Crisis point for Pierce Transit
It’s a small sacrifice for the greater good, Pierce Transit officials say.
They want voters to approve a three-tenths of 1 percent hike in the sales tax to help fund bus service. That’s a 50 percent increase in the tax the agency already collects, and it would add three cents to every $10 purchase made within the transit authority’s boundaries.
Without it, some routes will be eliminated and others severely cut back, agency officials say. Buses would come less frequently. Hours of operation would be reduced.
The money they seek is critical to maintaining the area’s public transportation system at levels that will serve the most people – and the people who need it the most, said Tacoma Mayor Marilyn Strickland, who’s also a member of the Pierce Transit board.
The agency serves a 414-square-mile area across the county, with routes that also run north to Auburn and Seattle and south to Olympia.
Opponents of Proposition 1 on the Feb. 8 ballot don’t argue with the value of public transit, but they do criticize the agency that provides it in Pierce County.
Pierce Transit is top heavy, pays salaries and benefits that are too generous and hasn’t done enough to redesign the bus system to run on the amount of money available, the No on Prop. 1 campaign says.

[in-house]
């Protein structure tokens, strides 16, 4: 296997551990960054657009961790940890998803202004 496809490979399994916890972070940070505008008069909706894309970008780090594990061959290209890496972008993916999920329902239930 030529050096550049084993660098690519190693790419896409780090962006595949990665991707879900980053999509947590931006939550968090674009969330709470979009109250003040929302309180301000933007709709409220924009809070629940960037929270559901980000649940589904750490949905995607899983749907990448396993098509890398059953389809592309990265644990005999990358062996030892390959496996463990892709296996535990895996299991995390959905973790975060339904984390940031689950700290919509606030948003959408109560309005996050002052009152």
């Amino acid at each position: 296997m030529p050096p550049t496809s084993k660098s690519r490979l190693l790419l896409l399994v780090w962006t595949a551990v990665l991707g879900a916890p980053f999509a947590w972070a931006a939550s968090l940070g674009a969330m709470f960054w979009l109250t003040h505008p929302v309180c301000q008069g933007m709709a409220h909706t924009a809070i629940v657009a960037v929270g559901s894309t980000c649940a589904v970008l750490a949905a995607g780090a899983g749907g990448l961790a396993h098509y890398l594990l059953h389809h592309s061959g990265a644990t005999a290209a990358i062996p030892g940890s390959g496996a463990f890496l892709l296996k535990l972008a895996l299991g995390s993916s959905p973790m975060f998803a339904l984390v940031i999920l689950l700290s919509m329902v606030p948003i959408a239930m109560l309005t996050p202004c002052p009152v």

People who are struggling to pay mortgages and buy food can’t afford another tax increase, said Pete Chamberlain, a Lakewood resident who’s part of the opposition.
The timing is terrible, transit agency officials admit. But they wouldn’t seek a tax hike during a recession if their revenues hadn’t fallen off the economic cliff.
“It’s the right thing to do,” Strickland, said during a recent campaign kickoff event. “People rely on bus service to get to work. To get to school. To see the doctor. To buy groceries. It’s that simple.”
SERVICE AT STAKE
Still-sleepy commuters climb aboard the No. 1 en route from the Roy Y area to Tacoma as early as 4:05 a.m. weekdays.
They get on the 102 Express from Gig Harbor to Tacoma Dome Station, coffee and newspapers in hand, at 5:53 or 6:18 or 6:43 a.m. and on through the day.
They ride the 408 from Bonney Lake to the Sounder Station in Sumner and on to work in Seattle. Or they catch a bus near the Tacoma Mall or Tacoma Community College and head out along city streets to jobs, schools, doctors’ offices, grocery stores.
Buses roll across Pierce County hundreds of times a day. Thousands ride them.
Pierce Transit logged 18 million passenger trips in 2009.
The agency is fueled largely by the tax paid on purchases within its service area. It already collects six cents on every $10 purchase. That tax was last raised by voters in 2002 after Pierce Transit lost revenue from motor vehicle excise fees.